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No.6 Runner’s Knee

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What Is Runner's Knee?


Runner’s knee is one of the most common long-term running injuries. It involves pain behind the kneecap during running caused by a softening, wearing away or cracking of the cartilage under the patella (knee cap). It may also be referred to as Chondromalacia or Patello-femoral Joint Syndrome. 

The back of the patella is shaped like a triangle with the point fitting in a grove in the lower part of the bone behind it (the femur). During running, the kneecap is supposed to move up and down within this grove and not side to side. As you run, you land on the outside of your foot and roll inward, causing the lower leg to twist inward. At the same time, three of the four quadriceps muscles which attach to the kneecap, pull it outward and cause the knee cap to rub against edge of the grove on the femur; this is the cause of the pain. The quadriceps muscle on the inside of your knee (called VMO) can counteract this force but needs to be strong enough and function correctly if you are to avoid runners knee. You probably have runner’s knee, if your kneecap hurts when you walk or run, particularly when you walk down stairs. It can hurt a lot when you push the kneecap against the bone behind it. Pain is usually also felt after sitting for a long period of time with the knees bent, this is due to there being increased pressure between the joint surface of the kneecap and the femur.

Signs and Symptoms

The onset of pain in runner’s knee is often gradual and mostly noticed during weight bearing exercises that require knee bending. However if left untreated it can start to become painful with gentle walking and even at rest. The symptoms of runner’s knee can include:

* Pain near the kneecap usually at the medial (inner) portion and below it

* Pain after prolonged sitting with knees bent

* Pain with squatting, hoping, running, kneeling, running hills and using stairs

* Particular difficulty is felt with navigating downhill or downstairs. It is important to note that not all knee pain is patello-femoral pain. There are many other conditions of the knee that runners can commonly suffer from such as Iliotibial band syndrome. This will be covered in a later article.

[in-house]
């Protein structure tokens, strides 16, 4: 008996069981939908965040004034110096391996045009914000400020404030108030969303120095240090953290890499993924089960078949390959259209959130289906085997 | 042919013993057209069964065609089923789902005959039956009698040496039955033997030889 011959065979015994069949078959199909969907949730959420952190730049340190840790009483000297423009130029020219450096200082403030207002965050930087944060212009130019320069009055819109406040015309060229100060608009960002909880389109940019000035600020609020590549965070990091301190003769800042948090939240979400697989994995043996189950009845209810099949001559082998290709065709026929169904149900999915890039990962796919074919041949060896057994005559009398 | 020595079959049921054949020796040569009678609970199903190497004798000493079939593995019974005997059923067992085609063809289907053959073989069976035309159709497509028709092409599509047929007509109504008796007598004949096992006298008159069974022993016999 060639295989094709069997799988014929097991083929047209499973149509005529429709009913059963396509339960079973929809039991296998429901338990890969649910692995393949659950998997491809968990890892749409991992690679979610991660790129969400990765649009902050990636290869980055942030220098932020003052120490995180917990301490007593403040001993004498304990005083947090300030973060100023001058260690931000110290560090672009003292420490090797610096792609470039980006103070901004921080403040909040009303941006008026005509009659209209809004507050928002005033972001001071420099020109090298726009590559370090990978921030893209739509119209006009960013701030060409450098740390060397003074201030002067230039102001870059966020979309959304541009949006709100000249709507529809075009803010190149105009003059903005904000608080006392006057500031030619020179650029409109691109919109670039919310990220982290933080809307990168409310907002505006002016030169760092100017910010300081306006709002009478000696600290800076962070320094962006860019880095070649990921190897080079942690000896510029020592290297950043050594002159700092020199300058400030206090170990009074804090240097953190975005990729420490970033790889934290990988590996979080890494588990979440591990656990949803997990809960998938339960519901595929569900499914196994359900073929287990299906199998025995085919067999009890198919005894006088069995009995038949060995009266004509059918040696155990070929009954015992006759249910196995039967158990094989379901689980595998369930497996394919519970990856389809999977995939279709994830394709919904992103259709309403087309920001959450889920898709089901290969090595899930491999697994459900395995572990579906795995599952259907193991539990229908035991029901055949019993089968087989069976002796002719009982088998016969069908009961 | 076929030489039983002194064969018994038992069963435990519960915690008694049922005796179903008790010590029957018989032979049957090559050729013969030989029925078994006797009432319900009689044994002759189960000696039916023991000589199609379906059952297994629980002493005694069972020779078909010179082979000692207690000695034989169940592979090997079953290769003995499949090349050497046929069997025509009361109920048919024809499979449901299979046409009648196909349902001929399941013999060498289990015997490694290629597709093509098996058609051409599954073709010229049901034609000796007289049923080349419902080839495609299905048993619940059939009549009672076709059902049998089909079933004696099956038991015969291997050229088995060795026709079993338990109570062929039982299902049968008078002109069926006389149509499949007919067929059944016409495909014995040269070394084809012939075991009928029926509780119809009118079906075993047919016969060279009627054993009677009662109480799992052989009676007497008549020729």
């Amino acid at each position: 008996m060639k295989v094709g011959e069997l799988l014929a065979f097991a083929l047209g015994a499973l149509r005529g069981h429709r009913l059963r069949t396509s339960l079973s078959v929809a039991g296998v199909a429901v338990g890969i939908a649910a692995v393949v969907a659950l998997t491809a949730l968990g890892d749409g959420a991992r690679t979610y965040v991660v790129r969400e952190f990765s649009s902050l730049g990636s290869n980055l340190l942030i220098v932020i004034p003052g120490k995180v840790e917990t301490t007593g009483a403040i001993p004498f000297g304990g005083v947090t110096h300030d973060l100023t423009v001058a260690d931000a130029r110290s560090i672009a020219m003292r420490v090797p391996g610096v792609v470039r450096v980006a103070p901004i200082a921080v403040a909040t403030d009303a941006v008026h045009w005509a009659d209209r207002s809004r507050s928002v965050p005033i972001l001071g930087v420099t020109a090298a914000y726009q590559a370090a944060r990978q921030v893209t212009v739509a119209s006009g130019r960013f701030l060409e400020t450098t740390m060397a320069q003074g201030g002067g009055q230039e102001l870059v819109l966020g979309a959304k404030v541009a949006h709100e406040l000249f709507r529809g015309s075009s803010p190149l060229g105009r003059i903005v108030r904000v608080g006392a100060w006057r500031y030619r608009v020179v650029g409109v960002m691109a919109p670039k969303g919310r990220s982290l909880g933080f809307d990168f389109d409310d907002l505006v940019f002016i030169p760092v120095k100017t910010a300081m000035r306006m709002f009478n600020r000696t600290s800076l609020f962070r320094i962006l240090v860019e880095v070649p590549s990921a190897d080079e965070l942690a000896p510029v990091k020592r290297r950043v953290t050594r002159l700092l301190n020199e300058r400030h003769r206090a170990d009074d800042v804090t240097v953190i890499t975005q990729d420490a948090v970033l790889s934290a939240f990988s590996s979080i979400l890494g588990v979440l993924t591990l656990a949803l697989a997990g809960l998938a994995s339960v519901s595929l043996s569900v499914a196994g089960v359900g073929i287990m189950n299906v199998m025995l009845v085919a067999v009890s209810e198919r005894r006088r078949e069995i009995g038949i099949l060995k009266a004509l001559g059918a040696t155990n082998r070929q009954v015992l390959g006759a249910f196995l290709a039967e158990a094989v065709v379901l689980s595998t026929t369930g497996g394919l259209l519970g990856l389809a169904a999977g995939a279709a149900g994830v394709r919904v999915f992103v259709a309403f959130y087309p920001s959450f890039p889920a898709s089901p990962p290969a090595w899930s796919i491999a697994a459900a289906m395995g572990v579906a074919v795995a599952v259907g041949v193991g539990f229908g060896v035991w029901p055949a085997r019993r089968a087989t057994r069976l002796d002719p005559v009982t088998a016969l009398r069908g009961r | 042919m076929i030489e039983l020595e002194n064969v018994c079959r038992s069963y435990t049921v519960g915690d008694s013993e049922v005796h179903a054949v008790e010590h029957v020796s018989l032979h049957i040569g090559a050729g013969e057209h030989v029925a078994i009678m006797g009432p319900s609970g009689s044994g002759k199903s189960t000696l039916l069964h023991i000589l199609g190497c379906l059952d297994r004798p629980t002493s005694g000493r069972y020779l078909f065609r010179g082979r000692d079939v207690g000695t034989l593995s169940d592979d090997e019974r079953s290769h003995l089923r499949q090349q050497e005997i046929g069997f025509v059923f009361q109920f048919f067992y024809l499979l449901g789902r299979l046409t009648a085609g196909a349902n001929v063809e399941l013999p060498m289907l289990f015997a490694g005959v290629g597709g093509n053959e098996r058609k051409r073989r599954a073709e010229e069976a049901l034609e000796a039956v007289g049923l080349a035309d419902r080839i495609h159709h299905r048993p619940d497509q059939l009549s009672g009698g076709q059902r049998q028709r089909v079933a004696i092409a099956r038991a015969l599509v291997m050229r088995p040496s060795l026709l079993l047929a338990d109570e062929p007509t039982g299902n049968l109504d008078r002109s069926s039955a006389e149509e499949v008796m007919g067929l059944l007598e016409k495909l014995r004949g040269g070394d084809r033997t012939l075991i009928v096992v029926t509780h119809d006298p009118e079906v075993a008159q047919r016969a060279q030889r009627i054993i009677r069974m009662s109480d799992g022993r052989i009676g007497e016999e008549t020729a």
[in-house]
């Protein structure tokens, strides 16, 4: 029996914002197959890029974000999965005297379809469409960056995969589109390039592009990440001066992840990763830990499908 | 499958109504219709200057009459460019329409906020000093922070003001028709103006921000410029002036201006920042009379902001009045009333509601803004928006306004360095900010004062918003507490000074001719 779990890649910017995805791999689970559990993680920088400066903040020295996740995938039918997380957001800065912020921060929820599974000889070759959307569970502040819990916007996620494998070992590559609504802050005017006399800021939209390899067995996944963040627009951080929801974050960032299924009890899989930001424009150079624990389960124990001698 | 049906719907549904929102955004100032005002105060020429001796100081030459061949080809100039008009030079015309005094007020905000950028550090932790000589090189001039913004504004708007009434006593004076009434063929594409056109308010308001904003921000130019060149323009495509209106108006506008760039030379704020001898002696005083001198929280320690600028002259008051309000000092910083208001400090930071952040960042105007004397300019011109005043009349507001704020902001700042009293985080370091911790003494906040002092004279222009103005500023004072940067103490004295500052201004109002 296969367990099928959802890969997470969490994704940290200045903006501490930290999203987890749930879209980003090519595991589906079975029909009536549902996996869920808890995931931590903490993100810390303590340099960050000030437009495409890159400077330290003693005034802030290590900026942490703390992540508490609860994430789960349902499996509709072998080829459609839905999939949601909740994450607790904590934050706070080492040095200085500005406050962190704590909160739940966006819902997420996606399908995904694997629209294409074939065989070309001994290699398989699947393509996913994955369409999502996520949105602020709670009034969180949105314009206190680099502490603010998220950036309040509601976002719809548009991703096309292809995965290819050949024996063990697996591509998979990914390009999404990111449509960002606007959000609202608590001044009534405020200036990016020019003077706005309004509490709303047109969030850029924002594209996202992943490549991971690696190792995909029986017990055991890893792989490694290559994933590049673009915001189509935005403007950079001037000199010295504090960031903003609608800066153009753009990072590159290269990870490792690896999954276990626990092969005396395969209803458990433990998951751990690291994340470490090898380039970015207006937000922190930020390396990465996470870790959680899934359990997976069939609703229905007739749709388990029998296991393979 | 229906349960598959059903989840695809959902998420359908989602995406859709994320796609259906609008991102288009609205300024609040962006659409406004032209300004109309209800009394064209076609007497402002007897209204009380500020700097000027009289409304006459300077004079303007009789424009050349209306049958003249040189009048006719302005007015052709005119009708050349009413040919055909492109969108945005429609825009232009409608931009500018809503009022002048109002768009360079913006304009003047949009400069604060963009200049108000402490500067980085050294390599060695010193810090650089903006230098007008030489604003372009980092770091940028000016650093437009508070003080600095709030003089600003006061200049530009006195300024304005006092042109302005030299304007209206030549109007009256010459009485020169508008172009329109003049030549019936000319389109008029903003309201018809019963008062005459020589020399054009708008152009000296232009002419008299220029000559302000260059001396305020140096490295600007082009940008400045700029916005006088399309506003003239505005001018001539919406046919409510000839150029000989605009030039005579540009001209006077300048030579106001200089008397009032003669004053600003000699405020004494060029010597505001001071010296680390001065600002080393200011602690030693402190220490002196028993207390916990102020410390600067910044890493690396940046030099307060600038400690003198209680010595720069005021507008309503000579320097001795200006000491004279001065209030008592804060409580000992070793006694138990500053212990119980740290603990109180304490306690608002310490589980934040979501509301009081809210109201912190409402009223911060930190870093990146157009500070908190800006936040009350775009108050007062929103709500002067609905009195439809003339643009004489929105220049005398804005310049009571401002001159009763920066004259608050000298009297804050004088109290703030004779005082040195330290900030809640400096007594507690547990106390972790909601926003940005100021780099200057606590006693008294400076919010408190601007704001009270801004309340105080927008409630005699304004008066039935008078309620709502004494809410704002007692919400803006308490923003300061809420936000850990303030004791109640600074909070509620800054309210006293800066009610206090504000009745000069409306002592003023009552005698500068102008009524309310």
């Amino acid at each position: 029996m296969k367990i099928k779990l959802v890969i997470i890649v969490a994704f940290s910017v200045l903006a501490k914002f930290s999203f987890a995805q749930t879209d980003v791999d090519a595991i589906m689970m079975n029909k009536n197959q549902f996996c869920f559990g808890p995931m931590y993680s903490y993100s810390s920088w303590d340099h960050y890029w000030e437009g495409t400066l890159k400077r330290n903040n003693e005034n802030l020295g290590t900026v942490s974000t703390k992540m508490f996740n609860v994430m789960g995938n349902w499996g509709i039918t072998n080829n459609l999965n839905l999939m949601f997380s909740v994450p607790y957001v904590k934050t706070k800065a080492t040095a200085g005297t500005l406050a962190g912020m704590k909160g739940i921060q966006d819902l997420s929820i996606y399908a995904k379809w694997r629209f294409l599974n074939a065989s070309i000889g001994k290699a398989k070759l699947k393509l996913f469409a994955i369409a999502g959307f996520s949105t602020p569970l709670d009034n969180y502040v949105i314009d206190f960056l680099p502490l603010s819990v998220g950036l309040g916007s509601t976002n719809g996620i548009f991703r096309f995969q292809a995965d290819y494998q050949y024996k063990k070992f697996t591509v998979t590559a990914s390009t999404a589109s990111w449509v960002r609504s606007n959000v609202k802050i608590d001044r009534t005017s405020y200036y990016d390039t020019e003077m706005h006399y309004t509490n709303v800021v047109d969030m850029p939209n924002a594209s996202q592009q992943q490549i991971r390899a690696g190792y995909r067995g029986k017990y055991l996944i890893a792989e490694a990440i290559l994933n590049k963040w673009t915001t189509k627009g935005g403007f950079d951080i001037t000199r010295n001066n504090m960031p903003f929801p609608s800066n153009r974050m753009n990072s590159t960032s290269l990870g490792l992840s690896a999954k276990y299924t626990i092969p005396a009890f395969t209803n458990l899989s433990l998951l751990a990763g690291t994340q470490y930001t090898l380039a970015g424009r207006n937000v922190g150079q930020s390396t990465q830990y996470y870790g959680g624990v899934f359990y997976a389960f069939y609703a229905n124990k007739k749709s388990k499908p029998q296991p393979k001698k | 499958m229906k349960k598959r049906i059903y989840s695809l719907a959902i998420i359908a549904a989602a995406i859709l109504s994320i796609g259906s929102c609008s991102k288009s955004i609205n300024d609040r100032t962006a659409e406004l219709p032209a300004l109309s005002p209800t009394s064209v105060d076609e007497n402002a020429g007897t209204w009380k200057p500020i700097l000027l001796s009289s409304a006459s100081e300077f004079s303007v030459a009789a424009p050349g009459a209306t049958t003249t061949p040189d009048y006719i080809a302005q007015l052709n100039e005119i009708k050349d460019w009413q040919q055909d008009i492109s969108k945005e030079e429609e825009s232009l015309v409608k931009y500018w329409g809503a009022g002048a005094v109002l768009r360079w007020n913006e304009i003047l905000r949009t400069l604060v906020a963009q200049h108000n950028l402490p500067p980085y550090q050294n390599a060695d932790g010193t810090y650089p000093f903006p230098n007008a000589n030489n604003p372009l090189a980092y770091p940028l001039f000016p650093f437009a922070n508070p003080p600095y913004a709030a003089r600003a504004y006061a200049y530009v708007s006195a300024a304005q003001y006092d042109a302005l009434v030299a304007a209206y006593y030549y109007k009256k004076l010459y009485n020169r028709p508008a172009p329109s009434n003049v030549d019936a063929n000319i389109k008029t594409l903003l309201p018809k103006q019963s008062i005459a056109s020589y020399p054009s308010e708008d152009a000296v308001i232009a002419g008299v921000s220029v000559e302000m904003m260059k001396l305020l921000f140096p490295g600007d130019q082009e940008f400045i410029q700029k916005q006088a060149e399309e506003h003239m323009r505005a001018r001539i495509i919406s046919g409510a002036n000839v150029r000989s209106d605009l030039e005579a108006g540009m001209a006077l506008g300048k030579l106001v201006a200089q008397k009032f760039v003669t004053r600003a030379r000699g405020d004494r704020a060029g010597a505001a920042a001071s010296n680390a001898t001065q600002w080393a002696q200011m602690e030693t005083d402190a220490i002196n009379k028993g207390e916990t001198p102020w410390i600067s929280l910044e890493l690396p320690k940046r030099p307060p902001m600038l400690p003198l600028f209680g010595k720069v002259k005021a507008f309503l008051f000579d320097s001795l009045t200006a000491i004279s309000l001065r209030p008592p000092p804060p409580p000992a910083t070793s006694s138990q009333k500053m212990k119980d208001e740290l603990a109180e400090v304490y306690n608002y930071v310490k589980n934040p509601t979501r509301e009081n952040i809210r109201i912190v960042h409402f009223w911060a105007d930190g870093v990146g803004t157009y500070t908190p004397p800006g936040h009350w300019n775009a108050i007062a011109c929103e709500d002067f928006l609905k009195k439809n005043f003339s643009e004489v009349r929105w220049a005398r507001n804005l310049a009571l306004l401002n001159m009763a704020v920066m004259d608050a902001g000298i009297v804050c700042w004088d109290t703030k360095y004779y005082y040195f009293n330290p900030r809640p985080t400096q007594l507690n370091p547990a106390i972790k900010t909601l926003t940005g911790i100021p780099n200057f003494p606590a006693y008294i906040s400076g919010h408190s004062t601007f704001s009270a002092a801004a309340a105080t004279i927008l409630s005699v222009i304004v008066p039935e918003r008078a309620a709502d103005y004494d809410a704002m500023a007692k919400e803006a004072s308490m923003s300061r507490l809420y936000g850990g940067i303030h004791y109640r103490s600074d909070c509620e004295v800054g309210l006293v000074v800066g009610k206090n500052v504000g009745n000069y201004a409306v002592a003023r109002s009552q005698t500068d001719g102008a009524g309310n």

How Does It Happen?

The exact cause of runner’s knee often varies from athlete to athlete, however as with many overuse injuries biomechanical deficiency can be a major factor. Weakness and dysfunction at another body site can cause extra load on the muscles around the knee leading to injury. Below are some common factors that may increase your risk of developing runner’s knee.

* Tightness in the lateral structures of the knee such as ITB (iliotibial band) and the 3 quad muscles that pull the kneecap outwards

* Reduced strength or incorrect firing of VMO (inside quad muscle)

* Tight calf and hamstrings can increase stress on your kneecap

* Pronating feet (flat feet) or uneven leg length

* Running downhill

* Gluteal weakness and pelvic instability.

* Running with inappropriate shoes, including proper shoes that have worn out

* Training errors, particularly increasing intensity, time or frequency too quickly

* Running on a slanted surfaces (e.g. road camber) or uneven terrain

How Do I Treat Runner’s Knee?

Treatment is to stop the kneecap from rubbing on the edge of the grove of the femur and rather to slide up and down within the grove as it normally should. You can keep the kneecap from rubbing by wearing orthotics, doing exercises to strengthen the muscle that pulls your knee cap inward and by running backwards rather than forward. Surgery is rarely necessary. The most important thing in the early stages is to reduce the stress on the under-surface of the patella and allow healing to begin by:

* Running: Load and volume should be decreased - especially downhill running

* Strengthen the VMO by doing straight leg lifts: Leg lifts should be done 10 times on each side. Start with 5 sets of 10 and work your way up to 10 sets of 10.

* Stretch tight posterior muscles such as calf and hamstring

* Taping patella medially to achieve correct up and down sliding (see pic below)

* Using a patella stabilisation brace to achieve the same result as the taping

* Running shoes that offer extra support should be used. If further control of pronation is needed orthotics should be considered - these can be fitted by your physio.

* Cycling may be pain free and if so can be a good cross-training option while recovering. Up to 30 minutes on the bike, 4 days per week would be a reasonable starting point. You can then build back into running with the assistance of a physiotherapist once able to run/walk pain free.

McConnell Tapping

There are many different variations however the most basic form is to tape the patella medially (inwards) to reduce stress on the knee and to correct the side to side movement of the patella whilst running.

A physiotherapist experienced in treating sports injuries, particularly running injuries may need to show you how to tape your knee cap to decrease the load being placed on it.

Article written by Rob O’Donnell, Physiotherapist and Director of Southern Suburbs Physiotherapy Centre and former Australian Distance running representative. Southern Suburbs Physiotherapy has clinics in 3 locations: 705 Centre Road East Bentleigh, 100 Lower Dandenong Road Parkdale and 99 Bay Street Brighton and there are physio’s with special interests in treating runners at all locations. For more details go to www.sspc.com.au